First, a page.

Pretoria - South African unemployment fell in the last quarter of 2012, a survey showed on Tuesday, though the threat of job losses in the mining sector still remains.

The jobless rate declined to 24.9 percent of the labour force in the fourth quarter from 25.5 percent in the previous quarter, Statistics South Africa said in its Quarterly Labour Force Survey.

This amounted to 4.5 million people without work in the fourth quarter, down from 4.67 million jobless in the previous three months, the agency said.

The expanded definition of unemployment, which includes people who have stopped looking for work, was at 35.9 percent from 36.3 percent previously.

A wave of wildcat strikes in the platinum and gold mining sectors that began in August did not translate into a higher unemployment rate, Statistics South Africa said.

“Despite the strikes observed in the mining industry in the recent past, no job losses were observed in the industry in the fourth quarter,” the agency said in a statement. “However, there was a sharp increase in temporary absence from work.”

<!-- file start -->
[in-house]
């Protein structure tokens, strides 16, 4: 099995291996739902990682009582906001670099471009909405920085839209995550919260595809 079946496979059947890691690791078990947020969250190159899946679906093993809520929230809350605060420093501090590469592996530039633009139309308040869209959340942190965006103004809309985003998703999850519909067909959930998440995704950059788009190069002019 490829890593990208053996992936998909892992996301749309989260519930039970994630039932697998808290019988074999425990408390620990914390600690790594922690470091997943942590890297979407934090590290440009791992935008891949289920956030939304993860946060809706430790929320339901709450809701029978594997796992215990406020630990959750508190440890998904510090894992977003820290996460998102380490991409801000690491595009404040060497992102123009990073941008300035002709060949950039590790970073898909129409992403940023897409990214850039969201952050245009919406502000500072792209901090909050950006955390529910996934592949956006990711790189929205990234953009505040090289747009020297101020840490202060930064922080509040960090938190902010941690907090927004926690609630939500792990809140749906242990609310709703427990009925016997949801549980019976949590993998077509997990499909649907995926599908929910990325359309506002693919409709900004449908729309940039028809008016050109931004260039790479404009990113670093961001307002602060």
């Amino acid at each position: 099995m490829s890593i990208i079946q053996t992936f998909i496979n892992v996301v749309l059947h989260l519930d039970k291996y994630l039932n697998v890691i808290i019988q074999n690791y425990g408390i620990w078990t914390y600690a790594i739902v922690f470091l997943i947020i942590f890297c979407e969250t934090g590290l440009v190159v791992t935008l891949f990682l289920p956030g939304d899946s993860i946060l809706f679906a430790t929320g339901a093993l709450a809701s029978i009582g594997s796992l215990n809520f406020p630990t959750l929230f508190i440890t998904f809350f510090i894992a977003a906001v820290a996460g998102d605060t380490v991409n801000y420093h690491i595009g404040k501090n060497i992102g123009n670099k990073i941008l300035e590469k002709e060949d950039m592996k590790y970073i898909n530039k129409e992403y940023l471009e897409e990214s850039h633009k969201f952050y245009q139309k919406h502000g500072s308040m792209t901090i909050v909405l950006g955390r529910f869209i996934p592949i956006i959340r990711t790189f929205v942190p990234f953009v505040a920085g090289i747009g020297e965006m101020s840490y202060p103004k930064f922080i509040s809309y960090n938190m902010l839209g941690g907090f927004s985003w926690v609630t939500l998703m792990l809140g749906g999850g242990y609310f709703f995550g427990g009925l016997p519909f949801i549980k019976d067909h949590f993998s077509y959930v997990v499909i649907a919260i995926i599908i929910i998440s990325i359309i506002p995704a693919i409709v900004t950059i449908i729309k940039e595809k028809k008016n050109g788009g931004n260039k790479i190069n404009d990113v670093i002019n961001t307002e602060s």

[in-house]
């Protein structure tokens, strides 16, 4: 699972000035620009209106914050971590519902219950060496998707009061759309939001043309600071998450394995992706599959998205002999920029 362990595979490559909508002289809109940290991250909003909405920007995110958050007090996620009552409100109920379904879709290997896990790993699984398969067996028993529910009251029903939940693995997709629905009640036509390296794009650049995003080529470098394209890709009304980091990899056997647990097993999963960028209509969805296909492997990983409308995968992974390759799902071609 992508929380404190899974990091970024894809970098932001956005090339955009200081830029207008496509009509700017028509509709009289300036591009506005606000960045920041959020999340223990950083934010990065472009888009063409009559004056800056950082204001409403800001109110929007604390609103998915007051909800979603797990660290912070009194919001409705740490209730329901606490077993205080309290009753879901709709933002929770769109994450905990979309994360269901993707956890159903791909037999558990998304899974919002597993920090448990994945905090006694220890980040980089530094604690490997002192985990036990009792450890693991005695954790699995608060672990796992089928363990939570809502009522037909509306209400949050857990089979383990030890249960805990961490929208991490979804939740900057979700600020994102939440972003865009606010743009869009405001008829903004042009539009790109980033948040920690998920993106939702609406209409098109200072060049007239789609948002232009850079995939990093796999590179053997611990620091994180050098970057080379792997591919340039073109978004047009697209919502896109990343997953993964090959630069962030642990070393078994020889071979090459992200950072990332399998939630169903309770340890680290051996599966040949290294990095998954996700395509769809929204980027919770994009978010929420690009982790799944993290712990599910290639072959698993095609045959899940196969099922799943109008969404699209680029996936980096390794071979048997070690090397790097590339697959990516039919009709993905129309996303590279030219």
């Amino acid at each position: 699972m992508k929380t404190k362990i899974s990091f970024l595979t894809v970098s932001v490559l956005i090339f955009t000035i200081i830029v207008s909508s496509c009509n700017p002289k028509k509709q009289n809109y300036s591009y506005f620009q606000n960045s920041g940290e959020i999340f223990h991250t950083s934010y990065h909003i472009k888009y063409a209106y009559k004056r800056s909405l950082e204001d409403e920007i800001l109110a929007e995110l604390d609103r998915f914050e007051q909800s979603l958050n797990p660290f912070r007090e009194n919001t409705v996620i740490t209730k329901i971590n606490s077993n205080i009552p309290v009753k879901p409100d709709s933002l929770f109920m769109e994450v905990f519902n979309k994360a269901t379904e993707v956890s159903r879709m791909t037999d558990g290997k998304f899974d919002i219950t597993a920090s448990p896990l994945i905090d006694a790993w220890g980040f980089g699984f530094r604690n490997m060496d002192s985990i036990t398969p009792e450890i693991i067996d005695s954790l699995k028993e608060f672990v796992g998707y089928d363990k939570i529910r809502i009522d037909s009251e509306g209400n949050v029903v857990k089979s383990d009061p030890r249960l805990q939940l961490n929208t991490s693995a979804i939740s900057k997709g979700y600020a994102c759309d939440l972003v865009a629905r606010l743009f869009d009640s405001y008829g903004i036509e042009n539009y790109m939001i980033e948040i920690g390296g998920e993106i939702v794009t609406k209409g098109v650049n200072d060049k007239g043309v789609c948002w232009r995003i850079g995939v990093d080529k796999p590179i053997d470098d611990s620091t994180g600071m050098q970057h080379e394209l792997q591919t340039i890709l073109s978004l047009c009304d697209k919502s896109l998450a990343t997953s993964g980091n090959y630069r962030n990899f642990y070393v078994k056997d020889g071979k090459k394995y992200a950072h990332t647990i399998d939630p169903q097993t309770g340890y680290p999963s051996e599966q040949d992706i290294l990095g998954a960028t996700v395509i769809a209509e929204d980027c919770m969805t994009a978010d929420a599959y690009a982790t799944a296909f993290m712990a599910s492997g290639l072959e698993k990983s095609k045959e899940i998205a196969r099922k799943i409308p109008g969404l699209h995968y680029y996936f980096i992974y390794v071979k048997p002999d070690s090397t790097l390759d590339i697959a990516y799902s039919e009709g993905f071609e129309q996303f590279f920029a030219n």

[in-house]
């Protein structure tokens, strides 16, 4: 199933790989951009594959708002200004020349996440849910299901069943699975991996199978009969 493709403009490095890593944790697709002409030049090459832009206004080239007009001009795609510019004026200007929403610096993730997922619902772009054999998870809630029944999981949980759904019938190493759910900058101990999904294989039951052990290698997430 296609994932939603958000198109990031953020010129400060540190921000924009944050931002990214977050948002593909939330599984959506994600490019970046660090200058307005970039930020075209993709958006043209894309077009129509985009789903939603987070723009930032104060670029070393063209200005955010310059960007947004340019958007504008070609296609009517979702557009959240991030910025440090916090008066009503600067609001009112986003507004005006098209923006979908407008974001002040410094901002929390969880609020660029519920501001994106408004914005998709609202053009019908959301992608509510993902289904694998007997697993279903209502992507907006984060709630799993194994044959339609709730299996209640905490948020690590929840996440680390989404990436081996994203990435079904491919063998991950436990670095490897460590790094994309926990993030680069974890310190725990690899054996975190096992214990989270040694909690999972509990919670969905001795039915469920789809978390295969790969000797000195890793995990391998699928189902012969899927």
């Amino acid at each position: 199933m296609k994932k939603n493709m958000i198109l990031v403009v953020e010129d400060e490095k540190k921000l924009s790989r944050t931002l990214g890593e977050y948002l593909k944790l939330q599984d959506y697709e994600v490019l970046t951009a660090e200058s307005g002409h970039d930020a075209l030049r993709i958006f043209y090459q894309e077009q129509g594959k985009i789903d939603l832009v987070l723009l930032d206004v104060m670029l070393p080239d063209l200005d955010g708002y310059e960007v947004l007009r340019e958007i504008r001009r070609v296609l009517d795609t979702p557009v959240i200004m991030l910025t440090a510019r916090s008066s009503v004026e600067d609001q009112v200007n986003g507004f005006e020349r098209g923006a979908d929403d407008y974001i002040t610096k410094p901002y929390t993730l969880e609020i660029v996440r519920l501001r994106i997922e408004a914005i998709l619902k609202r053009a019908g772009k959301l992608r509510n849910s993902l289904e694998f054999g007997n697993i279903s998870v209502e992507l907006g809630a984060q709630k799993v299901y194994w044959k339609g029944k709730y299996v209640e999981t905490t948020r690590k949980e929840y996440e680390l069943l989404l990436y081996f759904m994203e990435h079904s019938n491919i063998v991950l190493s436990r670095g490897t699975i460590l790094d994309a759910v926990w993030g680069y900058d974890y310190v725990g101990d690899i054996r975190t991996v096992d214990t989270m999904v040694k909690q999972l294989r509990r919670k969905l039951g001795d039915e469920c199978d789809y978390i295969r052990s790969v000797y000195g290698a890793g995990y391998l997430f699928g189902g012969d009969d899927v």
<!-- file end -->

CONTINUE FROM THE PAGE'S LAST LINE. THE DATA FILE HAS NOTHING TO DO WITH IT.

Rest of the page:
But the fallout from the violent wage protests, in which more than 50 people were killed, still poses a threat to Africa's biggest economy.

Anglo American Platinum, the world's largest producer of the precious metal, recently announced plans to mothball two South African mines and sell another, leading to a possible 14,000 job cuts.

South Africa's jobless rate has been stuck at around 25 percent for years, and did not dip appreciably even when the economy was growing strongly in the years leading up to a 2008/09 recession.

The ruling African National Congress has made employment a top priority, and unveiled a big infrastructure development plan a year ago that it says should create millions of jobs.

But an unskilled labour force could be the biggest barrier to reducing unemployment significantly, said Kefiloe Masiteng, head of population statistics at Stats S.A.

“Even if jobs can be created, you have a labour force that is not skilled,” Masiteng said. “Options are that they will continue to look for work but they might be marginalised by the labour force and never make it into the labour force.”

Of the 4.5 million people without work in the final quarter of 2012, nearly 70 percent have been looking for work for a year or more, the agency said.

Nearly two thirds had not finished high school and 42 percent had never worked. - Reuters